Iran’s increased stocks of key nuclear materials are still within the limits set by a 2015 deal it signed with major world powers, a quarterly report by the UN nuclear agency said.
The report by the IAEA which was sent to the agency’s member states, said Iran had stayed within caps on items, including the level to which it enriches uranium and its stock of enriched uranium.
Despite an announcement from Iran earlier this month that it has suspended some of its commitments under the nuclear accord, officially known as the Joint Comprehensive Plan of Action (JCPOA), the country’s stocks of enriched uranium and heavy water did not exceed the ceilings set in the agreement, the report added.
According to the report, the IAEA verified on May 26 that following a halt in the production of heavy water at the Heavy Water Production Plant (HWPP) between April 15, 2019 and May 22, 2019, operation of the plant had resumed and that Iran’s stock of heavy water was 125.2 metric tons, an increase of 0.4 tons on February but still under the 130-ton limit.
As of May 20, Iran had 174.1 kg of enriched uranium, up from 163.8 kg in February but again within the relevant limit, it added.
The IAEA report also said the JCPOA allows Iran to use thousands of its first-generation IR-1 centrifuges but it restricts the number of more advanced models to single or double digits.
“Technical discussions in relation to the IR-6 centrifuges are ongoing,” the agency’s report said.
Washington withdrew from the internationally-endorsed 2015 nuclear deal with Iran, reimposed the toughest-ever sanctions against the country and started a plan to zero down Tehran’s oil sales.
Under the nuclear agreement reached between Iran and six world powers in July 2015, Tehran undertook to put limits on its nuclear program in exchange for the removal of nuclear-related sanctions.
In 2018, all the other signatories — Russia, China, Germany, France, the UK, and the EU — refused to follow the US example and confirmed their commitment to the accord, trying to save the deal with the Islamic Republic.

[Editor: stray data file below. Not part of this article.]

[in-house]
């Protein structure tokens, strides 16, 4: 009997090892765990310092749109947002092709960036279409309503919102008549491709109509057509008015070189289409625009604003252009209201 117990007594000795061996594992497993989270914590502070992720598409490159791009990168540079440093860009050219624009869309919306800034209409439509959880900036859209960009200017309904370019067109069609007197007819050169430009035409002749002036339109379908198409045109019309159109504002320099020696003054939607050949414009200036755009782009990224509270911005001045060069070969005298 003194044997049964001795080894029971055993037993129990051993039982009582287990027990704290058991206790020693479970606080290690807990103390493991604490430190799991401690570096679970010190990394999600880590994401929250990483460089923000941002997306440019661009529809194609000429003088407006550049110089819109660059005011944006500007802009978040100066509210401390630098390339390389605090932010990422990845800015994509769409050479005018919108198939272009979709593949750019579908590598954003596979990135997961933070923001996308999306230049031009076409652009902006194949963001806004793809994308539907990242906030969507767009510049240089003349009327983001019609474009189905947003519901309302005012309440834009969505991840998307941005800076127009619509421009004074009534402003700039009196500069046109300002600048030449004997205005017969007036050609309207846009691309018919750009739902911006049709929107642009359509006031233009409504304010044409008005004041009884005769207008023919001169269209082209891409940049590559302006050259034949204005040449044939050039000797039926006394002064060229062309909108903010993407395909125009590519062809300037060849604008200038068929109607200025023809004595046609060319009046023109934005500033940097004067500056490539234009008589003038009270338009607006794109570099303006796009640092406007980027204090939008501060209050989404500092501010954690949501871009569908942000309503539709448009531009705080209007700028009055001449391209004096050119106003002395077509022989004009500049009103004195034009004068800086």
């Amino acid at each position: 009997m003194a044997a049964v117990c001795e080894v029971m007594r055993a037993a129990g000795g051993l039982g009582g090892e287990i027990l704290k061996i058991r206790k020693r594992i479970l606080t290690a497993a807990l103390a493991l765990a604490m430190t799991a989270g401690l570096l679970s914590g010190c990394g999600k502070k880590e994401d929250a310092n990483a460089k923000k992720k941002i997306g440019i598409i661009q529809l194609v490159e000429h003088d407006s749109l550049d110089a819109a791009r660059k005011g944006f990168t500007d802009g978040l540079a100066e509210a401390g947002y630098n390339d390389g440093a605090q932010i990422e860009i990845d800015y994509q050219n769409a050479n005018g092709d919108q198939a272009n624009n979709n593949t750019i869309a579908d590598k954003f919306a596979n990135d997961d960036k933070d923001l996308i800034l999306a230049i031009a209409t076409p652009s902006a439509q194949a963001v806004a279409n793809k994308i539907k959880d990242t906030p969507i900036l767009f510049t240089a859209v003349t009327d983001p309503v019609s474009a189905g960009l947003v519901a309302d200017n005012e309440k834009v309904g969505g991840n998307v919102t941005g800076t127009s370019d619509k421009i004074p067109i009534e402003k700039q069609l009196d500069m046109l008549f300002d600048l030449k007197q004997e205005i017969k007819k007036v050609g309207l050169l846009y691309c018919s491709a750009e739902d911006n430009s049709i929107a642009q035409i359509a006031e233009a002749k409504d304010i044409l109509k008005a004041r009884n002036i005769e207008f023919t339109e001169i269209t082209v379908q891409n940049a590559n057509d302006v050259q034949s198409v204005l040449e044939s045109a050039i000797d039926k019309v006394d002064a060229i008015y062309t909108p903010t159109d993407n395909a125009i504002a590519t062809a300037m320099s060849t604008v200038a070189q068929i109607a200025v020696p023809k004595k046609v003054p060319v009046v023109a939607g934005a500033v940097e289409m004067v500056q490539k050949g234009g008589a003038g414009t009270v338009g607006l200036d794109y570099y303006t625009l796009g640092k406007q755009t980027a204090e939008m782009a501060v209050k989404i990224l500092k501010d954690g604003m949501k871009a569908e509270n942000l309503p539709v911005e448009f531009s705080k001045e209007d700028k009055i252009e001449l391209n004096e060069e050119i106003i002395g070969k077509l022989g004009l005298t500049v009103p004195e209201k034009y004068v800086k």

Iranian officials then warned that the European Union’s failure in providing the needed ground for Tehran to enjoy the economic benefits of the nuclear deal would exhaust the country’s patience.
Yet, Iran continued compliance with deal, stressing that the remaining signatories to the agreement had to work to offset the negative impacts of the US pullout for Iran if they want Tehran to remain in compliance.
Europeans’ honesty in dealing with the Iran nuclear deal has always been seriously doubted by Iranian masses that were discontent with talks with European states.
Almost a year later, however, the EU failed to provide Tehran with its promised merits. Then, the US state department announced that it had not extended two waivers, one that allowed Iran to store excess heavy water produced in the uranium enrichment process in Oman, and one that allowed Iran to swap enriched uranium for raw yellowcake with Russia.
Until now, Iran was allowed to ship low-enriched uranium produced at Natanz to Russia before it hit the 300-kg limit and the US measure leaves no way for Tehran other than exceeding the ceiling for storing the enriched uranium in violation of the 2015 nuclear deal.
Also, the United States would no longer waive sanctions that allowed Iran to ship heavy water produced at its Arak facility beyond a 300-ton limit set in the 2015 nuclear deal to Oman for storage which again forces Tehran to store it inside country in violation of the nuclear deal.